Did the Tamil Congress fear a left victory at a future election as much as the UNP? Did caste factors contribute to this fear? Did a majority of Tamil leaders support this discriminatory piece of legislation because they believed that a left-wing government would ignite caste discontent in the North and encourage the oppressed caste Tamils to fight for equality?
Did they fear a class-caste alliance between the South and the North, between poor Sinhalese and oppressed Tamils? Did they think that it made excellent sense from a caste perspective to disenfranchise the plantation Tamils who occupied the nether regions of the caste-hierarchy?
Be that as it may, those Tamil leaders who backed this unjust and anti-democratic measure obviously did not understand the danger it portended. They did not have the foresight to realise that this measure contained within itself the germs of other discriminatory measures, starting with Sinhala Only.
They did not have the intelligence to understand that excluding an entire community because they were ‘new-comers’ to Lanka opened the floodgates of exclusionary nation-building. They failed to comprehend that all minorities would be endangered if the Mahawamsa mindset, which regarded Lanka as the chosen land of Buddhism and the Sinhalese as the people chosen to protect it, became dominant.
It was just a matter of time before another Sinhala leader thought of using Sinhala racism to boost his political future. And that moment came less than a decade later when SWRD Bandaranaike, at the head of his newly formed SLFP, started looking about for a fast track to power.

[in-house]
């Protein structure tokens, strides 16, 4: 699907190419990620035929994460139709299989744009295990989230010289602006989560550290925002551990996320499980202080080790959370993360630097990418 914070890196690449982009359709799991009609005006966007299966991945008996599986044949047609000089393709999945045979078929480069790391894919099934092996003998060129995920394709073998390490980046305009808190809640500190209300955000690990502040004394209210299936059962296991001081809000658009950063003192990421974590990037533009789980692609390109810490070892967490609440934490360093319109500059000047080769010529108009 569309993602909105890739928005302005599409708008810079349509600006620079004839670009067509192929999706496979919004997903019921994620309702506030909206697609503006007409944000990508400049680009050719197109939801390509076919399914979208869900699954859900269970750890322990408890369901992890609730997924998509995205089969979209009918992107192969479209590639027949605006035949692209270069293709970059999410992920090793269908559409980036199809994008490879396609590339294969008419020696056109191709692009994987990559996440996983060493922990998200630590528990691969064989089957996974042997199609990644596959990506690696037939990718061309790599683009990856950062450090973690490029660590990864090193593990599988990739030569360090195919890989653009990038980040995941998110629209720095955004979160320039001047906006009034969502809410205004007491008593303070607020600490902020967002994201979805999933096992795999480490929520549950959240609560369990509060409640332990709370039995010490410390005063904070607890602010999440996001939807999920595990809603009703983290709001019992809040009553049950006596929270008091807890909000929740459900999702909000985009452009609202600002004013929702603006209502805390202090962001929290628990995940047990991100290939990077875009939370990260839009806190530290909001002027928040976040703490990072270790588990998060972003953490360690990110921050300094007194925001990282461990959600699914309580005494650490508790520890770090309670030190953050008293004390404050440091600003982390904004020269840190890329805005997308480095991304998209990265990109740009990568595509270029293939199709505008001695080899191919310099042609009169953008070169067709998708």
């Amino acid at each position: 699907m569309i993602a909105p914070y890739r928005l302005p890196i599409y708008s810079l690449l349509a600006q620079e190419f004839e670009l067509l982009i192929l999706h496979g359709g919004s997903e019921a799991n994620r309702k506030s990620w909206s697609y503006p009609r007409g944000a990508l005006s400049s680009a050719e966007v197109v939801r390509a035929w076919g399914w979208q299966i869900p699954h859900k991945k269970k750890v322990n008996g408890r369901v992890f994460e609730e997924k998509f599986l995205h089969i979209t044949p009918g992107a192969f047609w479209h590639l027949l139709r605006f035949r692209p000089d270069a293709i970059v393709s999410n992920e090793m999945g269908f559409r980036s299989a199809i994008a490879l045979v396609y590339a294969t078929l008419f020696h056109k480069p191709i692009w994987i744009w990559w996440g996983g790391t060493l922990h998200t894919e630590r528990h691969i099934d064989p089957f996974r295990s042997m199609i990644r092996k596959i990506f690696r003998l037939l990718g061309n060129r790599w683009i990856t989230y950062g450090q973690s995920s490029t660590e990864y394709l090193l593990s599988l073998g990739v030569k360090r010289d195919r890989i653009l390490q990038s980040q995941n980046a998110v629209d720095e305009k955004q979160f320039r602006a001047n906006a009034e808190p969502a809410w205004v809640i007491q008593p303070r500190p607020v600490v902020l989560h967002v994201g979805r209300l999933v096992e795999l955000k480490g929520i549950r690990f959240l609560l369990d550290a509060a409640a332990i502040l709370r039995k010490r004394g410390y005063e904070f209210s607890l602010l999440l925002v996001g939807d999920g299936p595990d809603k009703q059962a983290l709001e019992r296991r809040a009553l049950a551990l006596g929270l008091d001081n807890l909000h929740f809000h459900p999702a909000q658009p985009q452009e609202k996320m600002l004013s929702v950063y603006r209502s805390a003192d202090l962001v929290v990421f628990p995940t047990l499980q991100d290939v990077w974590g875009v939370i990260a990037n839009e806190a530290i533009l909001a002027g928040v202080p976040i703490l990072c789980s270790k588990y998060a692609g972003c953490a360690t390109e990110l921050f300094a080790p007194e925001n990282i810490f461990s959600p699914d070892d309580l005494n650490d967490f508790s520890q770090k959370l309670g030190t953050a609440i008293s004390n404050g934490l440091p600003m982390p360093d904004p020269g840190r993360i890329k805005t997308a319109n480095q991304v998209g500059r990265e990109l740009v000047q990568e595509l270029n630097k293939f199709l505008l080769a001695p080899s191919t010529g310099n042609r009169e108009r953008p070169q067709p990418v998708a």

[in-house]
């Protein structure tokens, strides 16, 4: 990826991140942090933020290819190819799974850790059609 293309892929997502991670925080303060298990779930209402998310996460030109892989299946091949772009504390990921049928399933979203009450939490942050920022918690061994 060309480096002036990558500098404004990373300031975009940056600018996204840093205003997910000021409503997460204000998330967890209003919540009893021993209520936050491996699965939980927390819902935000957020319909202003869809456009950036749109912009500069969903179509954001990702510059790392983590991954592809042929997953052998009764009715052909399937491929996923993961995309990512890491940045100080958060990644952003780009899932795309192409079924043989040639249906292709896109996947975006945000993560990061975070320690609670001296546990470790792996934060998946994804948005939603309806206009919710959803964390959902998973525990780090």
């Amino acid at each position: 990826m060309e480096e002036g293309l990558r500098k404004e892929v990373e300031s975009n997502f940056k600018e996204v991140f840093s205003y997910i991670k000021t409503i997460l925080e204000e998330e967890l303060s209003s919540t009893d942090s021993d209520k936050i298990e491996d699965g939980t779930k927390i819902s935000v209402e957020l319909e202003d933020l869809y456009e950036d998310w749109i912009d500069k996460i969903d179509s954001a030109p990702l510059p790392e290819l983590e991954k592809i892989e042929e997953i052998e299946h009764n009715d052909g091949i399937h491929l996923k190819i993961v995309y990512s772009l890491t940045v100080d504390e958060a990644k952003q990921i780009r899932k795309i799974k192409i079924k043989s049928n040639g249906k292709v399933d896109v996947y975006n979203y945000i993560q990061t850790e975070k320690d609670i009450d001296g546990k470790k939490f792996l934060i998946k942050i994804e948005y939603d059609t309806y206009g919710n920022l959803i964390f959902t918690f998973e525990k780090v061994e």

The ‘Sinhala Only’ marked the definitive abandonment of any attempt to create a new Lankan identity based on the equality of all Lankans. If the impulse for Sinhala Only had been Lankan nationalism, English should have been replaced not with Sinhala but with Sinhala and Tamil. By opting for Sinhala Only and by keeping it alive decade after decade, Colombo acted in the manner of a Colonial master towards Lankan Tamils. By presenting Sinhala Only as a sine-qua-non for socio-cultural de-colonisation, the idea was imprinted in the minds of the Tamils that they were no freer in independent Ceylon/Sri Lanka than they had been under the British. Little wonder the idea of their own country began to grow within the collective Tamil psyche.
Even if language parity was deemed too much, there were still half-way solutions which could have worked such as the reasonable use of Tamil. Sinhala could have been made the national language while giving Tamil official acceptance as a regional language. It could have been a win-win scenario. But SWRD Bandaranaike needed an issue which would help him to defeat both the UNP and the left; he needed to marry a racist nationalism to a racist socialism and create his own brand of national-socialism. Mr. Bandaranaike may have been a liberal at heart, but his desire to gain power at any cost to anyone was far stronger than his intellectual beliefs.
Incidentally the much vaunted 1956 Revolution did not succeed in bringing hitherto marginalised segments in society into the democratic mainstream, even as voters. This is evidenced by the fact that in 1956 the voter turnout was an unimpressive 69%; this was not only significantly lower than in 1952 (74%) but was also the lowest voter turnout in a national election held under conditions of normalcy.
What Sinhala Only did was to radically transform the character of the democratic mainstream – from multi-ethnic/religious to mono-ethnic/religious, as evidenced by the fact that within a decade of 1956 all the political parties in the South became vocal adherents of Sinhala Only.